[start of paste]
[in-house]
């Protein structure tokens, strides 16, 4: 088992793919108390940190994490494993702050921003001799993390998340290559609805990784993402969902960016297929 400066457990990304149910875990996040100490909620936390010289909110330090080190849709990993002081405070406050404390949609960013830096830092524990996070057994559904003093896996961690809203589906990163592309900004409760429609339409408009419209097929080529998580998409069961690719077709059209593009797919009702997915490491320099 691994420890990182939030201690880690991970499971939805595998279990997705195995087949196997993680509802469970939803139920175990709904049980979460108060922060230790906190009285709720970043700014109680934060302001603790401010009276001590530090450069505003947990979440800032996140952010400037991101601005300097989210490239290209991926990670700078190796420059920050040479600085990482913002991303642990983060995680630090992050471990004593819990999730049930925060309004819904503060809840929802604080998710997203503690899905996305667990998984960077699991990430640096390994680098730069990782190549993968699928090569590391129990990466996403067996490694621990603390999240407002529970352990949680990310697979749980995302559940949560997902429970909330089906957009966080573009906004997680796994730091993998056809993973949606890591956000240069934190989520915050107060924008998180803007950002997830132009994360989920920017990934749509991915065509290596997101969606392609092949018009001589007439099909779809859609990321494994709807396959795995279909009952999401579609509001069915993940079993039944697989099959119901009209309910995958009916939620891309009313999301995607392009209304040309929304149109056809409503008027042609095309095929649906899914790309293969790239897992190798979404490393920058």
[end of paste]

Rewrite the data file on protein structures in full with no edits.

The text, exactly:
[in-house]
């Protein structure tokens, strides 16, 4: 088992793919108390940190994490494993702050921003001799993390998340290559609805990784993402969902960016297929 400066457990990304149910875990996040100490909620936390010289909110330090080190849709990993002081405070406050404390949609960013830096830092524990996070057994559904003093896996961690809203589906990163592309900004409760429609339409408009419209097929080529998580998409069961690719077709059209593009797919009702997915490491320099 691994420890990182939030201690880690991970499971939805595998279990997705195995087949196997993680509802469970939803139920175990709904049980979460108060922060230790906190009285709720970043700014109680934060302001603790401010009276001590530090450069505003947990979440800032996140952010400037991101601005300097989210490239290209991926990670700078190796420059920050040479600085990482913002991303642990983060995680630090992050471990004593819990999730049930925060309004819904503060809840929802604080998710997203503690899905996305667990998984960077699991990430640096390994680098730069990782190549993968699928090569590391129990990466996403067996490694621990603390999240407002529970352990949680990310697979749980995302559940949560997902429970909330089906957009966080573009906004997680796994730091993998056809993973949606890591956000240069934190989520915050107060924008998180803007950002997830132009994360989920920017990934749509991915065509290596997101969606392609092949018009001589007439099909779809859609990321494994709807396959795995279909009952999401579609509001069915993940079993039944697989099959119901009209309910995958009916939620891309009313999301995607392009209304040309929304149109056809409503008027042609095309095929649906899914790309293969790239897992190798979404490393920058």